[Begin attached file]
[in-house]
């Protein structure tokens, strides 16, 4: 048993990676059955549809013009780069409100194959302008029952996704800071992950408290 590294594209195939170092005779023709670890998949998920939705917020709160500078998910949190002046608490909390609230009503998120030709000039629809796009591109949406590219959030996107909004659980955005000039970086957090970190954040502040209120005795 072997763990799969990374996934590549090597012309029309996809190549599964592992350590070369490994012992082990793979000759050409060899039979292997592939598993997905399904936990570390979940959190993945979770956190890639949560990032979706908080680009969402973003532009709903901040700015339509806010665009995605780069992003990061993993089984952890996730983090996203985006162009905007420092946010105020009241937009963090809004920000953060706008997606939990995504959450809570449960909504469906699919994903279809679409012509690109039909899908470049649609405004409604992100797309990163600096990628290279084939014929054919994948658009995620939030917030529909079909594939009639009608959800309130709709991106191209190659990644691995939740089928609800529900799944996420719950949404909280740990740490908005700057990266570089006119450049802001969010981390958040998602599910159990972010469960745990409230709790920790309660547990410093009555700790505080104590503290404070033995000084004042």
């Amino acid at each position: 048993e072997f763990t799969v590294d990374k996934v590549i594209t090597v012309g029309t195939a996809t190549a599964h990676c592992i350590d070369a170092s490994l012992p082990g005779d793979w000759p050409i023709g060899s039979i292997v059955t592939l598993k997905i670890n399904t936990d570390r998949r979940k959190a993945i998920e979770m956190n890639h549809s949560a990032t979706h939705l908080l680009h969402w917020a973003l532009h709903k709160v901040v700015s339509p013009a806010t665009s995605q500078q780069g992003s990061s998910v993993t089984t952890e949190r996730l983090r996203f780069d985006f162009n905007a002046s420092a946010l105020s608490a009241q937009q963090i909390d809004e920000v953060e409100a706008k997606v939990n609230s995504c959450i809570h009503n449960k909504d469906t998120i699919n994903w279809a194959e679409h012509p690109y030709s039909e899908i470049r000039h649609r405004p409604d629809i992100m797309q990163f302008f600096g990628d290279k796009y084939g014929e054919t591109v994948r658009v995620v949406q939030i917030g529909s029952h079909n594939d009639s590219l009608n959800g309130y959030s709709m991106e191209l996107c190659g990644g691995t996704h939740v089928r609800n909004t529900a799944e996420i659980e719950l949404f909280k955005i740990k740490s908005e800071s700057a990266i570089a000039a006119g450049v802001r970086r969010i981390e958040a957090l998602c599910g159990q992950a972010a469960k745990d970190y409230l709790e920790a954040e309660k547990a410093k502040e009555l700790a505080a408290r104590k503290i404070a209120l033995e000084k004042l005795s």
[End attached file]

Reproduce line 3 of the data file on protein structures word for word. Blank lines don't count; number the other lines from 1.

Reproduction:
């Amino acid at each position: 048993e072997f763990t799969v590294d990374k996934v590549i594209t090597v012309g029309t195939a996809t190549a599964h990676c592992i350590d070369a170092s490994l012992p082990g005779d793979w000759p050409i023709g060899s039979i292997v059955t592939l598993k997905i670890n399904t936990d570390r998949r979940k959190a993945i998920e979770m956190n890639h549809s949560a990032t979706h939705l908080l680009h969402w917020a973003l532009h709903k709160v901040v700015s339509p013009a806010t665009s995605q500078q780069g992003s990061s998910v993993t089984t952890e949190r996730l983090r996203f780069d985006f162009n905007a002046s420092a946010l105020s608490a009241q937009q963090i909390d809004e920000v953060e409100a706008k997606v939990n609230s995504c959450i809570h009503n449960k909504d469906t998120i699919n994903w279809a194959e679409h012509p690109y030709s039909e899908i470049r000039h649609r405004p409604d629809i992100m797309q990163f302008f600096g990628d290279k796009y084939g014929e054919t591109v994948r658009v995620v949406q939030i917030g529909s029952h079909n594939d009639s590219l009608n959800g309130y959030s709709m991106e191209l996107c190659g990644g691995t996704h939740v089928r609800n909004t529900a799944e996420i659980e719950l949404f909280k955005i740990k740490s908005e800071s700057a990266i570089a000039a006119g450049v802001r970086r969010i981390e958040a957090l998602c599910g159990q992950a972010a469960k745990d970190y409230l709790e920790a954040e309660k547990a410093k502040e009555l700790a505080a408290r104590k503290i404070a209120l033995e000084k004042l005795s």